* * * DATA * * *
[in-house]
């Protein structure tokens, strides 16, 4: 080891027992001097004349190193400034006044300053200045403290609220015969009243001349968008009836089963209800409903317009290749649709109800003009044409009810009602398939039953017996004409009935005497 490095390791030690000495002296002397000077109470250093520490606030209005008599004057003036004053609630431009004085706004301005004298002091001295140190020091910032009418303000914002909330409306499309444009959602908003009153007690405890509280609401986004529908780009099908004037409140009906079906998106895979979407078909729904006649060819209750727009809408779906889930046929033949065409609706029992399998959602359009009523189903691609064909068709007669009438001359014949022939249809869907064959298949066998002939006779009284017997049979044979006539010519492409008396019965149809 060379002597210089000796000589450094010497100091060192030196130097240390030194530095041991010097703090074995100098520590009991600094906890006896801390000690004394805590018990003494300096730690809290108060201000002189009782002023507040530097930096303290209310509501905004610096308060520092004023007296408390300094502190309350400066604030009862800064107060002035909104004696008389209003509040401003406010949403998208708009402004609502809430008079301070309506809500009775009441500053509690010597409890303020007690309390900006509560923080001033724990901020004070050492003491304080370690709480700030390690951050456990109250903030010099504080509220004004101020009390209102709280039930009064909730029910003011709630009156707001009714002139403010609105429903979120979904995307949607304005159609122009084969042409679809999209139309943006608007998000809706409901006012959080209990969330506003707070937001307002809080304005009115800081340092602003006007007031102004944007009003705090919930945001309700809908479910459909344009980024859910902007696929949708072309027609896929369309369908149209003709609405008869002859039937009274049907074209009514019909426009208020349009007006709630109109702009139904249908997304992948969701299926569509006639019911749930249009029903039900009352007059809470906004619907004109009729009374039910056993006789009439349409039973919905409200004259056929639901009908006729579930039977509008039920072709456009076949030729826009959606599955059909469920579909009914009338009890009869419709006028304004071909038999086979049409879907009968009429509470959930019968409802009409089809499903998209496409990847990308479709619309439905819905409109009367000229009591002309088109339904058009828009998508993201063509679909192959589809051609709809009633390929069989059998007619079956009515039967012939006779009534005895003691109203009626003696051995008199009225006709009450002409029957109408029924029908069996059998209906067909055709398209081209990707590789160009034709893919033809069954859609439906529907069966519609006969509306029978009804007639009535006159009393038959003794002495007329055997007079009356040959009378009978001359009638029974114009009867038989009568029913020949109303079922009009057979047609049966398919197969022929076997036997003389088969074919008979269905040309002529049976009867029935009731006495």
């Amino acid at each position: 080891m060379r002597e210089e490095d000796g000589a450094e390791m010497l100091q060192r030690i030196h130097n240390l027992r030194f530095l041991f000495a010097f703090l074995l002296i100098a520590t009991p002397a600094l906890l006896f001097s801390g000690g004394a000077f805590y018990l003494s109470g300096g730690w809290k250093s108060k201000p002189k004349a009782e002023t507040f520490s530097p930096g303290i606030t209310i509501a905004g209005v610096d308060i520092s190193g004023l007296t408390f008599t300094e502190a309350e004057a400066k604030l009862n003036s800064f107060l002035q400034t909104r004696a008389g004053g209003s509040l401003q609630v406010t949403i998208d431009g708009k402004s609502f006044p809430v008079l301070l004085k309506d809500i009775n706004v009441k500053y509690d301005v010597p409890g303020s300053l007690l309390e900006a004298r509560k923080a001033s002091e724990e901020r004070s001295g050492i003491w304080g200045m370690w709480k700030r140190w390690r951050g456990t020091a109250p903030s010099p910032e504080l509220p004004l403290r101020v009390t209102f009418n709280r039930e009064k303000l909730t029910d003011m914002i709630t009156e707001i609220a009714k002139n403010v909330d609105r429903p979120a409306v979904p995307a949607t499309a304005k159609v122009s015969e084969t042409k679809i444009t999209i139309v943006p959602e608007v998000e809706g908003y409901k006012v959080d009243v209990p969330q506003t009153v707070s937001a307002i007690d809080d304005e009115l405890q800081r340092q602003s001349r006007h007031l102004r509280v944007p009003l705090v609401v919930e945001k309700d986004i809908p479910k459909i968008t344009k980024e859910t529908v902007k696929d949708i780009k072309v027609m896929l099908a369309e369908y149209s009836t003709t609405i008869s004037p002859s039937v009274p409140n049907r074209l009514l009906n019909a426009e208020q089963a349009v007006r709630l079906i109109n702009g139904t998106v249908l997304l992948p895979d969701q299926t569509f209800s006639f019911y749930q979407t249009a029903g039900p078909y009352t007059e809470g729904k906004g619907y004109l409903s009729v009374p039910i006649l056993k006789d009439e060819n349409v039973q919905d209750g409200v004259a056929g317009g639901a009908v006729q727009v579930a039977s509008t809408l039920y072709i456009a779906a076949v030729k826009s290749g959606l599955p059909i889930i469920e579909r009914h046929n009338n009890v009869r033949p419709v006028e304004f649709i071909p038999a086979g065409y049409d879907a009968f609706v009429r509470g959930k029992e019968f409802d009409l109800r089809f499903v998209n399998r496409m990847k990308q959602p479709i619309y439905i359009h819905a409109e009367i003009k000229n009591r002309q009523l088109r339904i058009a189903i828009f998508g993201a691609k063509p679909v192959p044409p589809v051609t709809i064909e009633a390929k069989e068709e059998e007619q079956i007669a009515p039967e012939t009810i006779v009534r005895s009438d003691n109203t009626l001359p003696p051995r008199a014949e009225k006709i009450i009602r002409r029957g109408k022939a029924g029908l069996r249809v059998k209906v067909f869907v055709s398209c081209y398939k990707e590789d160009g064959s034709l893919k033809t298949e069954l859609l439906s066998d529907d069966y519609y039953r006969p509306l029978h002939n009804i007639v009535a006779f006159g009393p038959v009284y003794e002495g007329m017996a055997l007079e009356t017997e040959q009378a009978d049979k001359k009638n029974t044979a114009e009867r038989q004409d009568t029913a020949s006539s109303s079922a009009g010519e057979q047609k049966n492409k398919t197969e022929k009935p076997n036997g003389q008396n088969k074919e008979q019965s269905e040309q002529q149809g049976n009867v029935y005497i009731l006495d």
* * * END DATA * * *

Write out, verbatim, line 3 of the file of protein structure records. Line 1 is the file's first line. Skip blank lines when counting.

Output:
């Amino acid at each position: 080891m060379r002597e210089e490095d000796g000589a450094e390791m010497l100091q060192r030690i030196h130097n240390l027992r030194f530095l041991f000495a010097f703090l074995l002296i100098a520590t009991p002397a600094l906890l006896f001097s801390g000690g004394a000077f805590y018990l003494s109470g300096g730690w809290k250093s108060k201000p002189k004349a009782e002023t507040f520490s530097p930096g303290i606030t209310i509501a905004g209005v610096d308060i520092s190193g004023l007296t408390f008599t300094e502190a309350e004057a400066k604030l009862n003036s800064f107060l002035q400034t909104r004696a008389g004053g209003s509040l401003q609630v406010t949403i998208d431009g708009k402004s609502f006044p809430v008079l301070l004085k309506d809500i009775n706004v009441k500053y509690d301005v010597p409890g303020s300053l007690l309390e900006a004298r509560k923080a001033s002091e724990e901020r004070s001295g050492i003491w304080g200045m370690w709480k700030r140190w390690r951050g456990t020091a109250p903030s010099p910032e504080l509220p004004l403290r101020v009390t209102f009418n709280r039930e009064k303000l909730t029910d003011m914002i709630t009156e707001i609220a009714k002139n403010v909330d609105r429903p979120a409306v979904p995307a949607t499309a304005k159609v122009s015969e084969t042409k679809i444009t999209i139309v943006p959602e608007v998000e809706g908003y409901k006012v959080d009243v209990p969330q506003t009153v707070s937001a307002i007690d809080d304005e009115l405890q800081r340092q602003s001349r006007h007031l102004r509280v944007p009003l705090v609401v919930e945001k309700d986004i809908p479910k459909i968008t344009k980024e859910t529908v902007k696929d949708i780009k072309v027609m896929l099908a369309e369908y149209s009836t003709t609405i008869s004037p002859s039937v009274p409140n049907r074209l009514l009906n019909a426009e208020q089963a349009v007006r709630l079906i109109n702009g139904t998106v249908l997304l992948p895979d969701q299926t569509f209800s006639f019911y749930q979407t249009a029903g039900p078909y009352t007059e809470g729904k906004g619907y004109l409903s009729v009374p039910i006649l056993k006789d009439e060819n349409v039973q919905d209750g409200v004259a056929g317009g639901a009908v006729q727009v579930a039977s509008t809408l039920y072709i456009a779906a076949v030729k826009s290749g959606l599955p059909i889930i469920e579909r009914h046929n009338n009890v009869r033949p419709v006028e304004f649709i071909p038999a086979g065409y049409d879907a009968f609706v009429r509470g959930k029992e019968f409802d009409l109800r089809f499903v998209n399998r496409m990847k990308q959602p479709i619309y439905i359009h819905a409109e009367i003009k000229n009591r002309q009523l088109r339904i058009a189903i828009f998508g993201a691609k063509p679909v192959p044409p589809v051609t709809i064909e009633a390929k069989e068709e059998e007619q079956i007669a009515p039967e012939t009810i006779v009534r005895s009438d003691n109203t009626l001359p003696p051995r008199a014949e009225k006709i009450i009602r002409r029957g109408k022939a029924g029908l069996r249809v059998k209906v067909f869907v055709s398209c081209y398939k990707e590789d160009g064959s034709l893919k033809t298949e069954l859609l439906s066998d529907d069966y519609y039953r006969p509306l029978h002939n009804i007639v009535a006779f006159g009393p038959v009284y003794e002495g007329m017996a055997l007079e009356t017997e040959q009378a009978d049979k001359k009638n029974t044979a114009e009867r038989q004409d009568t029913a020949s006539s109303s079922a009009g010519e057979q047609k049966n492409k398919t197969e022929k009935p076997n036997g003389q008396n088969k074919e008979q019965s269905e040309q002529q149809g049976n009867v029935y005497i009731l006495d």